Experiments with the modularEEG


Here are some infos about an EEG-Feedback session(from 2002-10-27) with the modularEEG.

Following session parameters were used:
The recorded data "021027alpha_fb.zip" (sorry, no more available here. Can be requested via email) can be viewed (after unzipping) with bwview (http://uazu.net/bwview/
bwview raw/256:s sessionname.pcm

) written by Jim Peters. Simply use the following command line: A description of the events during ON-OFF-ON training marked in the data:
021027alpha fb9.4Hz th=30uVp-p ON-OFF-ON_EEGtxt.txt

BTW: The skin under the electrodes (Cz,Au2,pasted with 10/20 wax, DRL electrode w/o) was unprepared. Due to moisture buildup during the session, the electrode impedance probably decreased. As a result the mains hum (50Hz spectral line) decreased over time.

Some screenshots of the session from bwview:
021027alpha fb9.4Hz th=30uVp-p ON-OFF-ON_EEG_M4.png

screenshot m4

Same session, display mode m6:
021027alpha fb9.4Hz th=30uVp-p ON-OFF-ON_EEG_M6.png

screenshot m6

ECG with the modularEEG


ECG has a R-spike amplitude of about 1mV. Because the strong asymmetry of the signal, a total range of at least 2mVp-p for fullscale is necessary. To have headroom for movement artifacts etc. 4mVp-p would be desirable.
So in order to record ECGs with the modularEEG, the gain has to be lowered. This can be easily done by replacing e.g R214 and R215 (for channel2, modEEGamp_v0.05) with 100k. The gain of the first stage is thereby lowered from 12.2 to about 1.(BTW: This is not the best way to lower the total gain, because the signal to noise ratio of the INA114 is better when using higher gains).
The current version modEEGamp_v1.1.0 (2003-11-01) does not need the above modifications. Simply adjust P202 and P203 to the lowest available amplification and you can record ECGs.

ECG voltage over time
(picture: ECG voltage over time)

The recorded ECG data can be viewed with bwview (http://uazu.net/bwview/) also. Simply use the following command line:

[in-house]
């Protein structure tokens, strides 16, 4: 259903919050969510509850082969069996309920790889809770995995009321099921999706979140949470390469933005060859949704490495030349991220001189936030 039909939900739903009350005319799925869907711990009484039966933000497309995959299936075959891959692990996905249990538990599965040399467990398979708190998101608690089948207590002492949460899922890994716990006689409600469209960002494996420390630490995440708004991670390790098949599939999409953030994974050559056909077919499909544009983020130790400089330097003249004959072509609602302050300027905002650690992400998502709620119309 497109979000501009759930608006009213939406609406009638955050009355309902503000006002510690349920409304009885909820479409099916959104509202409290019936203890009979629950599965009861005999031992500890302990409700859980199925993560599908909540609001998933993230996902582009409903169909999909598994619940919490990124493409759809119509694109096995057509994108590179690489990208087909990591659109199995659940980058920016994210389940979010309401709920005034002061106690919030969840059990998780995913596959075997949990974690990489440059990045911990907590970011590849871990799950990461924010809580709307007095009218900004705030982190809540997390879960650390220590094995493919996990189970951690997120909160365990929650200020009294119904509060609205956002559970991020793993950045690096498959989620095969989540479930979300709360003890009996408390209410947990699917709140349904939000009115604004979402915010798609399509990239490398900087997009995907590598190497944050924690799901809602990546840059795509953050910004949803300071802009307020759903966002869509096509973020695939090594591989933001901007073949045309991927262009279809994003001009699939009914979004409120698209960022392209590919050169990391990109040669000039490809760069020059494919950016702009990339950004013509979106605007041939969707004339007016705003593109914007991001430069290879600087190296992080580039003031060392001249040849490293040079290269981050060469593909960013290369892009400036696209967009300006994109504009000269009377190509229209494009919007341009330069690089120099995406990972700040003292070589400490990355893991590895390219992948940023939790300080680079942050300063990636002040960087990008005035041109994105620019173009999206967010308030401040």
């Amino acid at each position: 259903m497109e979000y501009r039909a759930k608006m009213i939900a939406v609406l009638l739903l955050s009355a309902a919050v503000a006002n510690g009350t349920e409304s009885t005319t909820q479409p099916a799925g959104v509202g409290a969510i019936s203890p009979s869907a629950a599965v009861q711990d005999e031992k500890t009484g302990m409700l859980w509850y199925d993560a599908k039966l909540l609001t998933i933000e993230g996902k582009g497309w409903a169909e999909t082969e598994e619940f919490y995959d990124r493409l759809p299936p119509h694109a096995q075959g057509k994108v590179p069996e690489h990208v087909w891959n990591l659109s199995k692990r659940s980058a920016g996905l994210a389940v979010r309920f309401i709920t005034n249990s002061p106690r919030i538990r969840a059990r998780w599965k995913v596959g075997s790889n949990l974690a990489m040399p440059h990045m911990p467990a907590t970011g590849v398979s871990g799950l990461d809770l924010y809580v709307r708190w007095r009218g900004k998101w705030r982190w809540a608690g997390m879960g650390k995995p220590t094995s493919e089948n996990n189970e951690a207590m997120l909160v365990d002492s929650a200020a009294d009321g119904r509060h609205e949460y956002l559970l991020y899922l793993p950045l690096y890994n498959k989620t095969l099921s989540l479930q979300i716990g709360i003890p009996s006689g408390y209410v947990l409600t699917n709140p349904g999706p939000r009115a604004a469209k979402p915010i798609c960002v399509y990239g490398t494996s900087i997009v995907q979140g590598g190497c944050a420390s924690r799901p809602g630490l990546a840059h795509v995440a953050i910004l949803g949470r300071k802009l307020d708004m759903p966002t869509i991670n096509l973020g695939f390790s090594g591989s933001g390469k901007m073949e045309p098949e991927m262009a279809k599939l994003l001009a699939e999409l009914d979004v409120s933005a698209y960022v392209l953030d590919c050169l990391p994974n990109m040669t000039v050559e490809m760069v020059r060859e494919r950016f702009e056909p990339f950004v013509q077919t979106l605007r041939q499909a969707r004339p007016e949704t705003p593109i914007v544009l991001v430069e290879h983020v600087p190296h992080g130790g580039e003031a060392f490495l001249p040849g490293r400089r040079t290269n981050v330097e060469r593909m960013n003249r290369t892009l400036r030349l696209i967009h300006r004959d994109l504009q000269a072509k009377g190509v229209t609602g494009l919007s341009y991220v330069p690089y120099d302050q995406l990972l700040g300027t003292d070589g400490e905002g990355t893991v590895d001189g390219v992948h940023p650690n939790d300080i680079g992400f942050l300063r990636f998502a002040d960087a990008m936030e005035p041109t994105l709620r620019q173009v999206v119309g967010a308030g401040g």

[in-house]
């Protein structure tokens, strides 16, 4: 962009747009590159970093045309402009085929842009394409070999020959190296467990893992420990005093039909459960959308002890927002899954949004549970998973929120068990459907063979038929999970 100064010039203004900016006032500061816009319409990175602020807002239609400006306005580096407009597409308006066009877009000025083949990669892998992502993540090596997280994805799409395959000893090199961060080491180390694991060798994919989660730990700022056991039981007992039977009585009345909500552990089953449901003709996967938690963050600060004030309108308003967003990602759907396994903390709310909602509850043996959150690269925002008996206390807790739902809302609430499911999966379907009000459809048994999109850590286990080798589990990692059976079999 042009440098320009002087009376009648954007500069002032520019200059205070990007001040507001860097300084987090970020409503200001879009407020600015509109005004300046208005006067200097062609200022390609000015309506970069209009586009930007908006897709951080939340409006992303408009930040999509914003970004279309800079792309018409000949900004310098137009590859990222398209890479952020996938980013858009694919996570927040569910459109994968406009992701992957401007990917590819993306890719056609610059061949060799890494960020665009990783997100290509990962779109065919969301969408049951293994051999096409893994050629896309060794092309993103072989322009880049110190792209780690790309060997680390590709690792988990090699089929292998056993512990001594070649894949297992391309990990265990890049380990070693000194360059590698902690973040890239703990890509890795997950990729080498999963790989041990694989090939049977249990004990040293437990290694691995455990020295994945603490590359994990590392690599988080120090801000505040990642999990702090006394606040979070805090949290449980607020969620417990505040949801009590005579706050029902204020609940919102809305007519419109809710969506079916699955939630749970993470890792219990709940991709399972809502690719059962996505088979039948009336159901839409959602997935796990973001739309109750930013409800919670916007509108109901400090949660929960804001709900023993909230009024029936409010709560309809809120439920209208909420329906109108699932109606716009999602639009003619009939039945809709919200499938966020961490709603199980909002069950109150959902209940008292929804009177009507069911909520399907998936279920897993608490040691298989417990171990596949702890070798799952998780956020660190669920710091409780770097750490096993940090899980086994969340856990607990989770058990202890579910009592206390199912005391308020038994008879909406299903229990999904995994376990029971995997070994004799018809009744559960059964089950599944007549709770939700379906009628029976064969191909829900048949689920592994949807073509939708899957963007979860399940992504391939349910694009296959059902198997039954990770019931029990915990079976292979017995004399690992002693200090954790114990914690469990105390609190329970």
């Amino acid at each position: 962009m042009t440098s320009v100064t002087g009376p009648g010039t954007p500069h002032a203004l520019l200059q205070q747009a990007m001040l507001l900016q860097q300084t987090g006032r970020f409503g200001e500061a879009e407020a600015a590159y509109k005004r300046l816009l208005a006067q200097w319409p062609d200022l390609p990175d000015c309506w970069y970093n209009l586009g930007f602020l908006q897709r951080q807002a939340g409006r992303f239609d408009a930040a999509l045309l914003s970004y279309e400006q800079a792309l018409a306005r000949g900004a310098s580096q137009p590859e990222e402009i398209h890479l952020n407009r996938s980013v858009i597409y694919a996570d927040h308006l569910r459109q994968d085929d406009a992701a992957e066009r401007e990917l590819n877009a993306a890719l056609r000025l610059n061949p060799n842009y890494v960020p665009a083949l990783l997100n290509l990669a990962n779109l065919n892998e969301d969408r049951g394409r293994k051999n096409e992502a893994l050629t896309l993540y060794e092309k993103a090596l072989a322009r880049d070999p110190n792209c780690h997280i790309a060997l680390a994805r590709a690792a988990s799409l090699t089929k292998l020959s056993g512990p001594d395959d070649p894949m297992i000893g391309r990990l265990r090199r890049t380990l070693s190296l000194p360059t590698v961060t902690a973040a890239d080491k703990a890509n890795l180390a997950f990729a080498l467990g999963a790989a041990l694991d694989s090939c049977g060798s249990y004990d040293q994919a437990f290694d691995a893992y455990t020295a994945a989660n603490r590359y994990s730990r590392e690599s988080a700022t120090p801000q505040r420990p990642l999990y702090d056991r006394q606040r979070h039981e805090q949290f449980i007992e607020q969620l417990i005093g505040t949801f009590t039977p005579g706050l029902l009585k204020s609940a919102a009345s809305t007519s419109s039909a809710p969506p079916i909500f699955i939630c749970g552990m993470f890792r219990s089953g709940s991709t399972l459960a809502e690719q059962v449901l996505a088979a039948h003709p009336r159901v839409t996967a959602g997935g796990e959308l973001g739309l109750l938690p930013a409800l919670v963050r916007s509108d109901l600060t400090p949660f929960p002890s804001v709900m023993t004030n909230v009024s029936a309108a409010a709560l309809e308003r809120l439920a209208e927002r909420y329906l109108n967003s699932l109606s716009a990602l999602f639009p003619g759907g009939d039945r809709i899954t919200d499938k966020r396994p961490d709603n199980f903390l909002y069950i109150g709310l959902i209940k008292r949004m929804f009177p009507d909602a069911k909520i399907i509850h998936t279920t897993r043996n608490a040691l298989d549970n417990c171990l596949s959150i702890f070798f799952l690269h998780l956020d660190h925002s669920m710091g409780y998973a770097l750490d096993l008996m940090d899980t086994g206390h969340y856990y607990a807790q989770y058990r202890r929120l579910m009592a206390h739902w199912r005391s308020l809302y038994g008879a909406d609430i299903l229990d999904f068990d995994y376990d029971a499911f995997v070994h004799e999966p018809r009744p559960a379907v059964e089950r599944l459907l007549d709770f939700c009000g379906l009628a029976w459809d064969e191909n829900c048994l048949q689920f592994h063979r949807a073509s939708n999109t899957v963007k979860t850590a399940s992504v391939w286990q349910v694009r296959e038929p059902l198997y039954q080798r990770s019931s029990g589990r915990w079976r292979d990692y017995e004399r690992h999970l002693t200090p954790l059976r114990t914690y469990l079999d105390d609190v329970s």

bwview raw/256:s sessionname.pcm

In the the joint time-frequency-display (JTF) a periodic modulation of the heart rate from ca. 1.1Hz to 1.3Hz can be seen. This is due to respiratory sinus arrhythmia (RSA).

JTF display of respiratory sinus arrhythmia

Respiratory Sinus Arrhythmia

In healthy hearts, heart rate varies across the breathing cycle. Heart rate increases during inspiration and decreases with expiration. This pattern observed in normal hearts, is misleadingly called the respiratory sinus arrhythmia (RSA).

RSA depends on parasympathetic (vagus nerve) regulation of the heart. While disruption of vagal signals to the heart almost completely ends RSA, interference with sympathetic signals does not affect it (Papillo & Shapiro, 1990).

The RSA indexes the heartís adaptability to changing demands. Ideally, a patient will show a large-amplitude RSA that is perfectly in-phase with respiration. The RSA may be reduced or absent in thoracic breathers and paradoxically when breathing is too slow. The absence of an RSA may be a strong risk factor for heart attack.
Cited from http://www2.truman.edu/shaffer/cardio_2001.htm  (a part of the Biofeedback bootcamp):
(The above URL is invalid now, but mirrored at http://www.psychosensory.com/files/bootcamphome_2001.zip, 6.5mb)